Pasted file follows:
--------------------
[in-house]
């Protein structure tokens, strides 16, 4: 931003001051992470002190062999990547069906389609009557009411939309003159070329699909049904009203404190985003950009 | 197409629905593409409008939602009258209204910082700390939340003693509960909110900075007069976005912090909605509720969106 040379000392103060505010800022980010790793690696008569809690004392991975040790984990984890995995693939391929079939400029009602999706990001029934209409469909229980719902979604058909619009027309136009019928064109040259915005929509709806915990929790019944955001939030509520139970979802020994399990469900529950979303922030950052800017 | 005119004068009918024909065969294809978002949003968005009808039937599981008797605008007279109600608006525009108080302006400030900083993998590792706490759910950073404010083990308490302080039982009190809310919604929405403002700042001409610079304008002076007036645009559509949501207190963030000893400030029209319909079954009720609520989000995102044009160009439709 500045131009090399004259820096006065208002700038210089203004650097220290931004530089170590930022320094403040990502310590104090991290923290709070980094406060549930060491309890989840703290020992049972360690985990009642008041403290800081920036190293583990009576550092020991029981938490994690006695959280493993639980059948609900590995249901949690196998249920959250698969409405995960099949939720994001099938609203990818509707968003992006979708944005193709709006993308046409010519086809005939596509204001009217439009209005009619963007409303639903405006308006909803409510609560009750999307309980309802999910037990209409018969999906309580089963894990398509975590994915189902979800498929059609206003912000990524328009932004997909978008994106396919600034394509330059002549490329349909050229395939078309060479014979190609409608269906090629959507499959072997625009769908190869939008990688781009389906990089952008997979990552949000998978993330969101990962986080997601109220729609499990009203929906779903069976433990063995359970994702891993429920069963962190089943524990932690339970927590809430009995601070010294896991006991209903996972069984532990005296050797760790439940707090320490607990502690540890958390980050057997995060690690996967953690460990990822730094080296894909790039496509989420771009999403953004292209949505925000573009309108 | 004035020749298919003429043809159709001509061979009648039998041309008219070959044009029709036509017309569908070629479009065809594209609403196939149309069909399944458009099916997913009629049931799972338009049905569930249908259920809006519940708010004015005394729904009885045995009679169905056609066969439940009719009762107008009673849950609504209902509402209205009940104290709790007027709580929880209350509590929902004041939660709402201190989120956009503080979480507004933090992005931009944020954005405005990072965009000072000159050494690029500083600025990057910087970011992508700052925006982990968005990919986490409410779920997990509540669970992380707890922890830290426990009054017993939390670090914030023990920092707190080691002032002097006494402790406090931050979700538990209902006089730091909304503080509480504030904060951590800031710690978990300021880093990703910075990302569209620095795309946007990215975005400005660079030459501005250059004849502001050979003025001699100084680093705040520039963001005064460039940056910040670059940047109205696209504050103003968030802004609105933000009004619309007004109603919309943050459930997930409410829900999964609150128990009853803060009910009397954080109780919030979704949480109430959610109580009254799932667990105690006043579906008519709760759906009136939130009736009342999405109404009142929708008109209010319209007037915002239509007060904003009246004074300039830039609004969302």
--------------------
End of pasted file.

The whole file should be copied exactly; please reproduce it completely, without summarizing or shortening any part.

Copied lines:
[in-house]
């Protein structure tokens, strides 16, 4: 931003001051992470002190062999990547069906389609009557009411939309003159070329699909049904009203404190985003950009 | 197409629905593409409008939602009258209204910082700390939340003693509960909110900075007069976005912090909605509720969106 040379000392103060505010800022980010790793690696008569809690004392991975040790984990984890995995693939391929079939400029009602999706990001029934209409469909229980719902979604058909619009027309136009019928064109040259915005929509709806915990929790019944955001939030509520139970979802020994399990469900529950979303922030950052800017 | 005119004068009918024909065969294809978002949003968005009808039937599981008797605008007279109600608006525009108080302006400030900083993998590792706490759910950073404010083990308490302080039982009190809310919604929405403002700042001409610079304008002076007036645009559509949501207190963030000893400030029209319909079954009720609520989000995102044009160009439709 500045131009090399004259820096006065208002700038210089203004650097220290931004530089170590930022320094403040990502310590104090991290923290709070980094406060549930060491309890989840703290020992049972360690985990009642008041403290800081920036190293583990009576550092020991029981938490994690006695959280493993639980059948609900590995249901949690196998249920959250698969409405995960099949939720994001099938609203990818509707968003992006979708944005193709709006993308046409010519086809005939596509204001009217439009209005009619963007409303639903405006308006909803409510609560009750999307309980309802999910037990209409018969999906309580089963894990398509975590994915189902979800498929059609206003912000990524328009932004997909978008994106396919600034394509330059002549490329349909050229395939078309060479014979190609409608269906090629959507499959072997625009769908190869939008990688781009389906990089952008997979990552949000998978993330969101990962986080997601109220729609499990009203929906779903069976433990063995359970994702891993429920069963962190089943524990932690339970927590809430009995601070010294896991006991209903996972069984532990005296050797760790439940707090320490607990502690540890958390980050057997995060690690996967953690460990990822730094080296894909790039496509989420771009999403953004292209949505925000573009309108 | 004035020749298919003429043809159709001509061979009648039998041309008219070959044009029709036509017309569908070629479009065809594209609403196939149309069909399944458009099916997913009629049931799972338009049905569930249908259920809006519940708010004015005394729904009885045995009679169905056609066969439940009719009762107008009673849950609504209902509402209205009940104290709790007027709580929880209350509590929902004041939660709402201190989120956009503080979480507004933090992005931009944020954005405005990072965009000072000159050494690029500083600025990057910087970011992508700052925006982990968005990919986490409410779920997990509540669970992380707890922890830290426990009054017993939390670090914030023990920092707190080691002032002097006494402790406090931050979700538990209902006089730091909304503080509480504030904060951590800031710690978990300021880093990703910075990302569209620095795309946007990215975005400005660079030459501005250059004849502001050979003025001699100084680093705040520039963001005064460039940056910040670059940047109205696209504050103003968030802004609105933000009004619309007004109603919309943050459930997930409410829900999964609150128990009853803060009910009397954080109780919030979704949480109430959610109580009254799932667990105690006043579906008519709760759906009136939130009736009342999405109404009142929708008109209010319209007037915002239509007060904003009246004074300039830039609004969302």